The patient underwent total colectomy with end ileostomy with end ileostomy and Hartmann’s pouch. After the recovery period in the 8th day after the surgery, patient was discharged with good general condition. She was advised to gradually increase the distance of walking and not lifting anything heavier than 4.5 kg for the first 6 weeks after your surgery. She was also advised to drink 8-10 glasses of water in a day. In histopathologic examination, diffuse active colitis with extensive mucosal ulceration and necrosis was reported (Fig. 3). There was no evidence of malignancy, vasculitis or chronic inflammatory bowel disease. Intravascular microthrombi at perforation site were detected.
In this case report our patient had no known past medical history and had no other risk factor for pan-colitis except her recent history of viral infection (Covid-19).With the advent of the Covid-19 pandemic, respiratory symptoms such as cough and shortness of breath have been reported to be the most common manifestation of the disease which are concurrent with fever. Over time, GI symptoms such as abdominal pain, diarrhea, nausea and vomiting became apparent among patients infected with coronavirus. Identification of COVID-19 virus in the feces of patients with recently emphasis on the hypothesis of oral-fecal transmission confirms involvement of the GI tract among infected patients . Studies have suggested different causes for diarrhea in COVID-19 patients , . Among these etiologies are invasion of the virus into gastrointestinal tract epithelial cells and GI hyercoagulation state and micro vascular thrombosis . Also, it has been shown that the RNA of this virus has been detected in the cytoplasm of GI epithelial cells which suggests invasion of virus into gastrointestinal cells . Another cause of diarrhea among these patients is diarrhea following usage of antiviral drugs. Disruption of normal microbial flora of GI tract following the use of antibiotics might be another cause of diarrhea in these patients. Prolonged hypoxia and O2 saturation drop could also be another cause of GI damage in these patients because it can lead to tissue hypoxia, necrosis and damage to GI mucosal cells, followed by ulceration, mucosal bleeding, diarrhea and malabsorption , . Another hypothesis is that problems related to bowel movement are due to dysfunction of the autonomic nerves because of the tendency of the virus to invade the nerve and hence neural damage [, , , , , , , , ]. In our patient sigmoid perforation occurred as the consequence of diffuse dilatation of the colon without mechanical obstruction, severe necrosis of the mucosa and diffuse colitis resulted in sigmoid perforation.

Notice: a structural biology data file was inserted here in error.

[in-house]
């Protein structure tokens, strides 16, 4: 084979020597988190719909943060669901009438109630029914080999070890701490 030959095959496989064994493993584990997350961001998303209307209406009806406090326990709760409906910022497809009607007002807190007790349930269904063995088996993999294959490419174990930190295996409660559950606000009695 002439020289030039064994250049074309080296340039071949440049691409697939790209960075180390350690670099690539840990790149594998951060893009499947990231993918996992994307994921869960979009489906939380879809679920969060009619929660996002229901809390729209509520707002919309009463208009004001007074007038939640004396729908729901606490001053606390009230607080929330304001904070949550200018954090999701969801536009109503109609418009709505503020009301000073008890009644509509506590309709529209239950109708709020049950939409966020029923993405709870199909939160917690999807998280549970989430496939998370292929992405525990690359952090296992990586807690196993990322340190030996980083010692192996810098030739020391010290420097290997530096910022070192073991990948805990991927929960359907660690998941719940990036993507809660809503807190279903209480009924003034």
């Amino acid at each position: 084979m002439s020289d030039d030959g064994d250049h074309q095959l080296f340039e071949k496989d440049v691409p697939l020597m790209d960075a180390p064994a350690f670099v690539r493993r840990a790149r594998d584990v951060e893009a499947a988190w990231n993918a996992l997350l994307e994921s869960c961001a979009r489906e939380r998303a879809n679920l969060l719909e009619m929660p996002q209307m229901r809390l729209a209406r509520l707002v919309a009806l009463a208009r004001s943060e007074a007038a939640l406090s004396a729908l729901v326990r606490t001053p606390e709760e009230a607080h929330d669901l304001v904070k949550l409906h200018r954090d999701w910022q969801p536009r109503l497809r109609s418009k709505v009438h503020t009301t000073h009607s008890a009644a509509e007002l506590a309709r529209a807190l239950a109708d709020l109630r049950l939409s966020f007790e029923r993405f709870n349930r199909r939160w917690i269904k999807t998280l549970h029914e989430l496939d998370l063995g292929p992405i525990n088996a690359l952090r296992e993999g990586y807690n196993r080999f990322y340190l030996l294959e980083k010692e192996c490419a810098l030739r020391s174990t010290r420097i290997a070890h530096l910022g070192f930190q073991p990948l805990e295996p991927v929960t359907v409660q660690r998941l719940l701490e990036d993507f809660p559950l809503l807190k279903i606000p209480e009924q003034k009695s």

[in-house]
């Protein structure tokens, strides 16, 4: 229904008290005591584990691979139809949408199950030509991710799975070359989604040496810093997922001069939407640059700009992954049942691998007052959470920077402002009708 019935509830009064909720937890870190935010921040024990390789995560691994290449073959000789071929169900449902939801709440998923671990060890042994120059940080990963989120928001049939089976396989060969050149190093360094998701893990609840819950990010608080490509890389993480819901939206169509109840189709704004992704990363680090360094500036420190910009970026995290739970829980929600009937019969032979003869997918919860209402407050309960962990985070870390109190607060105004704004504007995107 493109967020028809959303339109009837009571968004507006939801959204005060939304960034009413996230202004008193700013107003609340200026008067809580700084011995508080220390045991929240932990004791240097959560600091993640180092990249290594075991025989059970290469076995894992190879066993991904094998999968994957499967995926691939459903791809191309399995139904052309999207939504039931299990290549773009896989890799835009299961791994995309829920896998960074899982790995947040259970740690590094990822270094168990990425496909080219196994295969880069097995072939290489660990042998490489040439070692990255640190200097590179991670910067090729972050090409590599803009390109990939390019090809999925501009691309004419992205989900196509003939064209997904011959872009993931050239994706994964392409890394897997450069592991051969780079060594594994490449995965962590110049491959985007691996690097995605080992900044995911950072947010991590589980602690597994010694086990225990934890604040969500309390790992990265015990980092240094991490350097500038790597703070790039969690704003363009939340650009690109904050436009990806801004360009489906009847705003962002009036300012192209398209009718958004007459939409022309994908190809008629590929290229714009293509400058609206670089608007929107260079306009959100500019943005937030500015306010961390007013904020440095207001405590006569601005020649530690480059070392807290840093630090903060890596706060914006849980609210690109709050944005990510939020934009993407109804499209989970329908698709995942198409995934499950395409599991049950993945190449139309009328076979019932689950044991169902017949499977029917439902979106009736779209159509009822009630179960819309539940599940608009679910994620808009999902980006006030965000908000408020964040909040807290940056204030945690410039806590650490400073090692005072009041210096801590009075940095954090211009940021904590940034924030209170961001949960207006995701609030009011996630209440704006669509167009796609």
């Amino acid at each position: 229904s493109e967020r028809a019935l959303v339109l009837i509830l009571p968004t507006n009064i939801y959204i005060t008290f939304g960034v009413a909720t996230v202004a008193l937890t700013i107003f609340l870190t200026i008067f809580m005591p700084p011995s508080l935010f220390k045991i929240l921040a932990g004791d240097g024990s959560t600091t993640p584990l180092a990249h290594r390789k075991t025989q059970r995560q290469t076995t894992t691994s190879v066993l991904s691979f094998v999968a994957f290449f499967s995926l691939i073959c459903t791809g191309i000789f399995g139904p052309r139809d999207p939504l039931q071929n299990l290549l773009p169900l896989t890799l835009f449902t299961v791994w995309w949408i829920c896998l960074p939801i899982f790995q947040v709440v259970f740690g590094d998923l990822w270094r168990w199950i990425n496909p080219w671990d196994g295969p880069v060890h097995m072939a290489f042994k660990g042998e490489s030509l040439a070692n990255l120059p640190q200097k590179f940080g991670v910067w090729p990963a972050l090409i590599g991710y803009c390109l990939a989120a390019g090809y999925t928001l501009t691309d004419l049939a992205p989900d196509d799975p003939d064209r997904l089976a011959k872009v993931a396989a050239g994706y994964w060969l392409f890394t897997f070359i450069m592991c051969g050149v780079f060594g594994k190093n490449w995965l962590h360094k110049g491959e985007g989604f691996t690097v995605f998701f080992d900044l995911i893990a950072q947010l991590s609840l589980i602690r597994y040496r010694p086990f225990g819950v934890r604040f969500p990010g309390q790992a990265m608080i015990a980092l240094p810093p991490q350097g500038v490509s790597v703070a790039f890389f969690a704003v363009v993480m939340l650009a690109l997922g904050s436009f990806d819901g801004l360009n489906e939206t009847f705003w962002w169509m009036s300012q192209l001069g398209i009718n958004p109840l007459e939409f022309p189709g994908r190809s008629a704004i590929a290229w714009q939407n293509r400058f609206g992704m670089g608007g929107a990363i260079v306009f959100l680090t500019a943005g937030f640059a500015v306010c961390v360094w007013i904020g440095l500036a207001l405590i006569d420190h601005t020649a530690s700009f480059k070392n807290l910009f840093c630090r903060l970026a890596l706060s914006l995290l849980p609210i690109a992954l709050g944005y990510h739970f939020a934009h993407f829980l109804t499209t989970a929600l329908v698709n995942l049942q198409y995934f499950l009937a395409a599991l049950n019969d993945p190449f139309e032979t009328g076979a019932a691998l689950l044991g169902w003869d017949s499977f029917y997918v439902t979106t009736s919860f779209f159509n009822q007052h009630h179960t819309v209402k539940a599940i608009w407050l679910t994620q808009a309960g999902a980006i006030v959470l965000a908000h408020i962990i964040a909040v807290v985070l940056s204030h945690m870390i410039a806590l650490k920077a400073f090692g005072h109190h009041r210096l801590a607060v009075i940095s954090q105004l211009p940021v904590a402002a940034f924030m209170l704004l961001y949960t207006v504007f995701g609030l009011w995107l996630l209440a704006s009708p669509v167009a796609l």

Although the pathophysiology of COVID-19 virus invasion into gastrointestinal tract epithelial cells has been shown previously, GI hyercoagulation state and micro vascular thrombosis is still unknown. It is important to be vigilant about the rare COVID-19 manifestations among infected patients to prevent serious complications with early precise diagnosis.
Provenance and peer review
Not commissioned, externally peer-reviewed.
Sources of fundings
There was no funding source for this study.
Ethical approval not required.
Written informed consent was obtained from the patient for publication of this case report and accompanying images. A copy of the written consent is available for review by the Editor-in-Chief of this journal on request.
Dr. Amir Zamani.
All authors made a major contribution in preparing this manuscript.
Declaration of competing interest
The author(s) declare no potential conflicts of interests with respect to the research, authorship, and/or publication of this article.